Facebook has announced that the number of conversion events that you can track per website domain will be restricted to eight. Conversion events are things like “purchases” “add to cart” “initiate checkout” “view product” and “subscribe to newsletter”.

Brands that currently track more than eight conversion events per domain will need to make a plan to scale back how many events they’re tracking for Facebook Ads. Unless you manually configure your eight conversion events, Facebook will automatically configure the events most relevant based on our activity.

Google is handling this on their side. And we’re keeping our eyes peeled for information on how this will be handled by the other digital advertising platforms.

Performance optimisation

With performance data underreported due to people opting out of tracking, the ability to optimise the performance of digital advertising campaigns will be affected.

Under the new changes, real-time reporting for iOS devices will not be supported, and data may be delayed up to three days.

We’ll also lose a bit of analytical capability to refine targeting based on age, gener, region, and placement where iOS users have opted out of sharing their data — though there will still be data there for non-iOS devices. This just means we won’t have the complete picture from an optimisation point of view.

This update is also impacting the attribution by limiting the windows in which conversions will be attributed to marketing activity. Going forward, 28-day click-through, 28-day view-through, and 7-day view-through attribution windows will not be supported for active campaigns.

How to prepare for iOS 14

We know this is a pretty major shake up. But there’s plenty that we can all do to ensure we’re prepared and our digital marketing efforts don’t bottom out.

Preparation for Facebook Advertisers

Given that there is a limitation on the number of events tracked per domain, it’s a good idea to get your website domain verified within Facebook Business Manager.

Review the number of conversion events you’re tracking and make some calls on which ones to keep and which ones to cut.

Take time to understand how many purchases (or other events tracked) are coming from iOS devices (you can use the breakdowns report to do this). Then, you can see how your reporting might be impacted by these changes and even create your own data models to manually optimise performance.

And finally, download historic data into a spreadsheet so that you can keep that on file should some metrics and dimensions disappear as these changes are rolled out.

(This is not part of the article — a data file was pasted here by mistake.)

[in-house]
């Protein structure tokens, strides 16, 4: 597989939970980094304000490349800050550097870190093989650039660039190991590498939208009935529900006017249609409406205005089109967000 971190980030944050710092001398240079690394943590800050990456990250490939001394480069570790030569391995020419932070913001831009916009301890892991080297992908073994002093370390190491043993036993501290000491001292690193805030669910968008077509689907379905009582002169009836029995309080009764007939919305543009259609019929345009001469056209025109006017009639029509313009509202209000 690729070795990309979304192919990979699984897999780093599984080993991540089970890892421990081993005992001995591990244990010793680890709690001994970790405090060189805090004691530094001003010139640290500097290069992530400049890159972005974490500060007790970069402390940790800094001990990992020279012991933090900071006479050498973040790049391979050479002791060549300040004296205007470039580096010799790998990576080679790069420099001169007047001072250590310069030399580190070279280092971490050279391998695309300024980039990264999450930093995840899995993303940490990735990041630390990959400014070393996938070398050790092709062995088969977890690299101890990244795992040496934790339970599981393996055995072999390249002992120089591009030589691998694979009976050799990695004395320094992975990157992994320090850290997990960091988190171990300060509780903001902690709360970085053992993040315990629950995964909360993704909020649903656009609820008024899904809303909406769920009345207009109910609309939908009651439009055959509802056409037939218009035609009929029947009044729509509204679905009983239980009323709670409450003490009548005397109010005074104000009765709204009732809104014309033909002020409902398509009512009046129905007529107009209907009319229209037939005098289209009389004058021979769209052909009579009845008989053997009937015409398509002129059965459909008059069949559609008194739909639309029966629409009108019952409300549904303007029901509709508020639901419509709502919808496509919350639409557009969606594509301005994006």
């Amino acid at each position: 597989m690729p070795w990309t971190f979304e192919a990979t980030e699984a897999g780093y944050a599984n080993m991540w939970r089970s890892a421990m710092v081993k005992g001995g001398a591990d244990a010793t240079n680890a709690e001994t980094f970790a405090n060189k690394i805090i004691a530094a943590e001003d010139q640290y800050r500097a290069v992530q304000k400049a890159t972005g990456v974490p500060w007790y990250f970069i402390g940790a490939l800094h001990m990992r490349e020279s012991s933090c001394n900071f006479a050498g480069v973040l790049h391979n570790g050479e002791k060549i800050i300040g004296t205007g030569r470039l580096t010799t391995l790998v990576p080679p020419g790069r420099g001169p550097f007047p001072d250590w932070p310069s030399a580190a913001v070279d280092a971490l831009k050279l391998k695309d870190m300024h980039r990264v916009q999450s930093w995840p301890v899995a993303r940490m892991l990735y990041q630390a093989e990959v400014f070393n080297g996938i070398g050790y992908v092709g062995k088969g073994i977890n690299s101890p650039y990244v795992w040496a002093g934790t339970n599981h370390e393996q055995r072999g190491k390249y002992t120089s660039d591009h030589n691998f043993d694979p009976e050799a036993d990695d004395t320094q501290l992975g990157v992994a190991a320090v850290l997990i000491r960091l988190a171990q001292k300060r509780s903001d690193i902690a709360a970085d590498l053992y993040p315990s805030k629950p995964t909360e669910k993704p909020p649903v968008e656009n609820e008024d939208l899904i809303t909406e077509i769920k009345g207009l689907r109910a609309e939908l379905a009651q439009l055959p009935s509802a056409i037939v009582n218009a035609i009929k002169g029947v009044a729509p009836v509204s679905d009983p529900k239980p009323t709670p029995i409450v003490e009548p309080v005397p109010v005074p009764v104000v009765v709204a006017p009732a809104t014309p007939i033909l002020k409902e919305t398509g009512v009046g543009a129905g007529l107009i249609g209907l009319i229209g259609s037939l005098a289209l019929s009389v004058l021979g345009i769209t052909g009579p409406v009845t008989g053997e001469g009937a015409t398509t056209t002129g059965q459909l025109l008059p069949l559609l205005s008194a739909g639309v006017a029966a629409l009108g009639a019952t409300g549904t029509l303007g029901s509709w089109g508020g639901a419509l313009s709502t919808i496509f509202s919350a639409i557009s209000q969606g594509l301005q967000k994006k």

Read the full update from Facebook here.

Preparation for Google Advertisers

Google has announced that they’re removing IDFA tracking and switching to a different Apple tracking tool called SKAdNetwork. This means there’s little action digital advertisers need to take right now.

Again, we recommend taking stock of how many paid search clicks are coming from iOS devices (this can be done in Google Analytics) and downloading historical data.

Read the full update from Google here.

Preparation for other digital advertising platforms

And we’re still waiting for detailed updates from the other digital advertising platforms but will pop them here as we received them.

Multi-channel marketing for the win

Whenever something major changes in online marketing, it’s a stark reminder that we all need to have well-considered multi-channel marketing strategies in place. That way we’re mitigating the risk to our brands when things are being shaken up on one particular channel.

Right now, at Young Folks, we’re seeing more success than ever before with content marketing and digital advertising. This is because we’re using digital advertising to amplify already successful content marketing activity — rather than relying on digital advertising to do the heavy lifting alone.

So what can you do to strengthen your integrated digital marketing approach?

  • Make sure your SEO is in good shape
  • Commit to regular blogging
  • Amplify the reach of  those blogs across social media and email
  • Use Facebook Ads leads function to grow your email list
  • Build out or optimise your email marketing flows
  • Revamp your email newsletter strategy
  • Commit to regular PR pitching
  • Focus on user generated content
  • Plan some standout multi-channel campaigns
  • Use UTM tracking to pass click data to Google Analytics
  • Invest time in building community and loyalty (think: email subscribers)

And finally, it’s time for brands to commit to a holistic attribution strategy that looks at the influence of digital marketing across the customer journey to purchase. This can be achieved with tools like Google Analytics, Google Big Query, or MixPanel.

What happens next?

With the rise of anti-trust and increased focus on the impact of surveillance capitalism, we’re going to see more changes when it comes to data collection, ownership of data, and controls over privacy settings. So as marketers, we need to be ready to adapt our strategies and roll with the changes.

New approaches to attribution will emerge (Google is already pioneering cookie-less tracking) and this might mean that finally we have more holistic and consolidated approaches to data attribution.

Meaning that instead of looking at the performance of marketing activity in the individual platforms (where this is no visibility over the multi-channel path to conversion) brands instead tailor their own attribution models that stitch together multi-channel marketing and attribute conversions more equally across the journey — rather than last click only.

And even if tracking and targeting get a major shake up, perhaps this will spur brands and marketers alike to rely less on technology to do the heavy lifting. Instead, investing more deeply in building brand awareness and driving conversions and loyalty by creating memorable experiences and unforgettable campaign creative.

After all, that’s how they used to sell things in the good old days when tracking didn’t exist. Mad Men vibes. Let’s get back to compelling integrated marketing campaigns, shall we?

Diversifying your marketing

Need help to create a multi-channel marketing strategy? Our marketing specialists can assist you with search engine optimisation (SEO), email marketing, and digital advertising and marketing measurement. Contact us today to talk about how we can help achieve your marketing goals.

Image credit: Vitaly Vlasov via Pexels.

Written by

Erin Morris is the founder and director at Young Folks. Packing more than 10 years marketing experience, Erin has worked with start-ups, corporates and everything in between. She loves listening to audiobooks whilst running, oat milk flat whites, and scouring Marketplace for secondhand furniture finds.

Our Melbourne and Mornington Peninsula studios are open 9am – 5pm Monday to Friday. If you’re a brand in the business of doing good, we’d love to hear from you.